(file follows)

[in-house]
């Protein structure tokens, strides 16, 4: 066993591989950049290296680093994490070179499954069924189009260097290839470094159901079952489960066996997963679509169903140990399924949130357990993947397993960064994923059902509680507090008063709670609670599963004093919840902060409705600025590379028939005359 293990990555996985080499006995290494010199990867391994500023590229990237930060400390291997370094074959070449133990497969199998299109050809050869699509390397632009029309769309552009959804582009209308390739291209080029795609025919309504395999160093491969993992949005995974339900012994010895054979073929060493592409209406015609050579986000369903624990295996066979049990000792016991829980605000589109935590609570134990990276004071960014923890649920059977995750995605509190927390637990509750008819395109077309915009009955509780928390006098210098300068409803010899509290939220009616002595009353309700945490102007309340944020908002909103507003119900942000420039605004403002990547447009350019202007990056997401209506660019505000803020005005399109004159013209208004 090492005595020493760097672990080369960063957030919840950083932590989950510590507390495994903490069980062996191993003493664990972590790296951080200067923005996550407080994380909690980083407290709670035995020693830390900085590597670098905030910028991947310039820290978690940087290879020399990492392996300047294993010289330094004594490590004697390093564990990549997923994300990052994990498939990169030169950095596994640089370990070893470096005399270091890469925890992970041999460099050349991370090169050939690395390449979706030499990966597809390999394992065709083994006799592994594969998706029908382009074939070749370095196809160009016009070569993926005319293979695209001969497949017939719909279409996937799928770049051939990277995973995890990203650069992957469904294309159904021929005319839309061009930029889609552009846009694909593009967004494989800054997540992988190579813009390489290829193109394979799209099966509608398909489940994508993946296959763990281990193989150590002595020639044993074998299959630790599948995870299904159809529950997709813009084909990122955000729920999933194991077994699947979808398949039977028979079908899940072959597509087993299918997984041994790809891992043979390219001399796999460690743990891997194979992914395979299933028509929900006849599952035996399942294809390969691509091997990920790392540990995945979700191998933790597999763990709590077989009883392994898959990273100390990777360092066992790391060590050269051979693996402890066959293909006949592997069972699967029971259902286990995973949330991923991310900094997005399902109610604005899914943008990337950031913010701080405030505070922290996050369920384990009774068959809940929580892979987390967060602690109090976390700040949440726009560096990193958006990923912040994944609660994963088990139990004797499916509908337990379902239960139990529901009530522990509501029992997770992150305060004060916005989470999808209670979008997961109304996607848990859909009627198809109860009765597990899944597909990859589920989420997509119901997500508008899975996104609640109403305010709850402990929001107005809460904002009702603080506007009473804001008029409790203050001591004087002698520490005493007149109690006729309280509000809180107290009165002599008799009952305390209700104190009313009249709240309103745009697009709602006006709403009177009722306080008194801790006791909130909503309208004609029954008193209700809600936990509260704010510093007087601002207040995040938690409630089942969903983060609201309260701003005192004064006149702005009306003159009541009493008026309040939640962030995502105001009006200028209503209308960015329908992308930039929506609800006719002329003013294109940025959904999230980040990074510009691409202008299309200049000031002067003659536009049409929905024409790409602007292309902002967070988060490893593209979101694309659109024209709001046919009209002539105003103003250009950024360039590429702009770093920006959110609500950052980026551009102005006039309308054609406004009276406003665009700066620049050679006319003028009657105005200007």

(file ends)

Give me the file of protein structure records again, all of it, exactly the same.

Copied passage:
[in-house]
């Protein structure tokens, strides 16, 4: 066993591989950049290296680093994490070179499954069924189009260097290839470094159901079952489960066996997963679509169903140990399924949130357990993947397993960064994923059902509680507090008063709670609670599963004093919840902060409705600025590379028939005359 293990990555996985080499006995290494010199990867391994500023590229990237930060400390291997370094074959070449133990497969199998299109050809050869699509390397632009029309769309552009959804582009209308390739291209080029795609025919309504395999160093491969993992949005995974339900012994010895054979073929060493592409209406015609050579986000369903624990295996066979049990000792016991829980605000589109935590609570134990990276004071960014923890649920059977995750995605509190927390637990509750008819395109077309915009009955509780928390006098210098300068409803010899509290939220009616002595009353309700945490102007309340944020908002909103507003119900942000420039605004403002990547447009350019202007990056997401209506660019505000803020005005399109004159013209208004 090492005595020493760097672990080369960063957030919840950083932590989950510590507390495994903490069980062996191993003493664990972590790296951080200067923005996550407080994380909690980083407290709670035995020693830390900085590597670098905030910028991947310039820290978690940087290879020399990492392996300047294993010289330094004594490590004697390093564990990549997923994300990052994990498939990169030169950095596994640089370990070893470096005399270091890469925890992970041999460099050349991370090169050939690395390449979706030499990966597809390999394992065709083994006799592994594969998706029908382009074939070749370095196809160009016009070569993926005319293979695209001969497949017939719909279409996937799928770049051939990277995973995890990203650069992957469904294309159904021929005319839309061009930029889609552009846009694909593009967004494989800054997540992988190579813009390489290829193109394979799209099966509608398909489940994508993946296959763990281990193989150590002595020639044993074998299959630790599948995870299904159809529950997709813009084909990122955000729920999933194991077994699947979808398949039977028979079908899940072959597509087993299918997984041994790809891992043979390219001399796999460690743990891997194979992914395979299933028509929900006849599952035996399942294809390969691509091997990920790392540990995945979700191998933790597999763990709590077989009883392994898959990273100390990777360092066992790391060590050269051979693996402890066959293909006949592997069972699967029971259902286990995973949330991923991310900094997005399902109610604005899914943008990337950031913010701080405030505070922290996050369920384990009774068959809940929580892979987390967060602690109090976390700040949440726009560096990193958006990923912040994944609660994963088990139990004797499916509908337990379902239960139990529901009530522990509501029992997770992150305060004060916005989470999808209670979008997961109304996607848990859909009627198809109860009765597990899944597909990859589920989420997509119901997500508008899975996104609640109403305010709850402990929001107005809460904002009702603080506007009473804001008029409790203050001591004087002698520490005493007149109690006729309280509000809180107290009165002599008799009952305390209700104190009313009249709240309103745009697009709602006006709403009177009722306080008194801790006791909130909503309208004609029954008193209700809600936990509260704010510093007087601002207040995040938690409630089942969903983060609201309260701003005192004064006149702005009306003159009541009493008026309040939640962030995502105001009006200028209503209308960015329908992308930039929506609800006719002329003013294109940025959904999230980040990074510009691409202008299309200049000031002067003659536009049409929905024409790409602007292309902002967070988060490893593209979101694309659109024209709001046919009209002539105003103003250009950024360039590429702009770093920006959110609500950052980026551009102005006039309308054609406004009276406003665009700066620049050679006319003028009657105005200007």